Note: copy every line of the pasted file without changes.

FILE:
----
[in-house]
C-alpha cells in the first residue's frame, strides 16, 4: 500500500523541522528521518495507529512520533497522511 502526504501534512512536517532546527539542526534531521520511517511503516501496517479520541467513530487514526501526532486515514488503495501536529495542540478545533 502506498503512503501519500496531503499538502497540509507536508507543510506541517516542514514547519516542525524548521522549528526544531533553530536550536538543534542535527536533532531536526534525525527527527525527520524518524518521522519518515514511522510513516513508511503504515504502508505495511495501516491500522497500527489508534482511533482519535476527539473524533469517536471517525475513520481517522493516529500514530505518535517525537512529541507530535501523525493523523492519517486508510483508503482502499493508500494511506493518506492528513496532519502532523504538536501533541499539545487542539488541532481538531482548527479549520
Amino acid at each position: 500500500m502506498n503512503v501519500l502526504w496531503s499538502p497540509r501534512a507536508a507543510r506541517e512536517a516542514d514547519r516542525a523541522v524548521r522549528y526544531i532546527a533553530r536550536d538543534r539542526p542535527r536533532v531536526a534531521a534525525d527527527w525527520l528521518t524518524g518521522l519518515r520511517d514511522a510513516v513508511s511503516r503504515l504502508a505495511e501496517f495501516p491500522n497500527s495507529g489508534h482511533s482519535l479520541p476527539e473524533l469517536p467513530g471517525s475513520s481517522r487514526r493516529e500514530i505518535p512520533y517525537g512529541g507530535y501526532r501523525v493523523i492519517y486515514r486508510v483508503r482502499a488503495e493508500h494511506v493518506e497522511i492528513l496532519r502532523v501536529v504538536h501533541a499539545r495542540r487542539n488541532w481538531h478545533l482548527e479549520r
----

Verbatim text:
[in-house]
C-alpha cells in the first residue's frame, strides 16, 4: 500500500523541522528521518495507529512520533497522511 502526504501534512512536517532546527539542526534531521520511517511503516501496517479520541467513530487514526501526532486515514488503495501536529495542540478545533 502506498503512503501519500496531503499538502497540509507536508507543510506541517516542514514547519516542525524548521522549528526544531533553530536550536538543534542535527536533532531536526534525525527527527525527520524518524518521522519518515514511522510513516513508511503504515504502508505495511495501516491500522497500527489508534482511533482519535476527539473524533469517536471517525475513520481517522493516529500514530505518535517525537512529541507530535501523525493523523492519517486508510483508503482502499493508500494511506493518506492528513496532519502532523504538536501533541499539545487542539488541532481538531482548527479549520
Amino acid at each position: 500500500m502506498n503512503v501519500l502526504w496531503s499538502p497540509r501534512a507536508a507543510r506541517e512536517a516542514d514547519r516542525a523541522v524548521r522549528y526544531i532546527a533553530r536550536d538543534r539542526p542535527r536533532v531536526a534531521a534525525d527527527w525527520l528521518t524518524g518521522l519518515r520511517d514511522a510513516v513508511s511503516r503504515l504502508a505495511e501496517f495501516p491500522n497500527s495507529g489508534h482511533s482519535l479520541p476527539e473524533l469517536p467513530g471517525s475513520s481517522r487514526r493516529e500514530i505518535p512520533y517525537g512529541g507530535y501526532r501523525v493523523i492519517y486515514r486508510v483508503r482502499a488503495e493508500h494511506v493518506e497522511i492528513l496532519r502532523v501536529v504538536h501533541a499539545r495542540r487542539n488541532w481538531h478545533l482548527e479549520r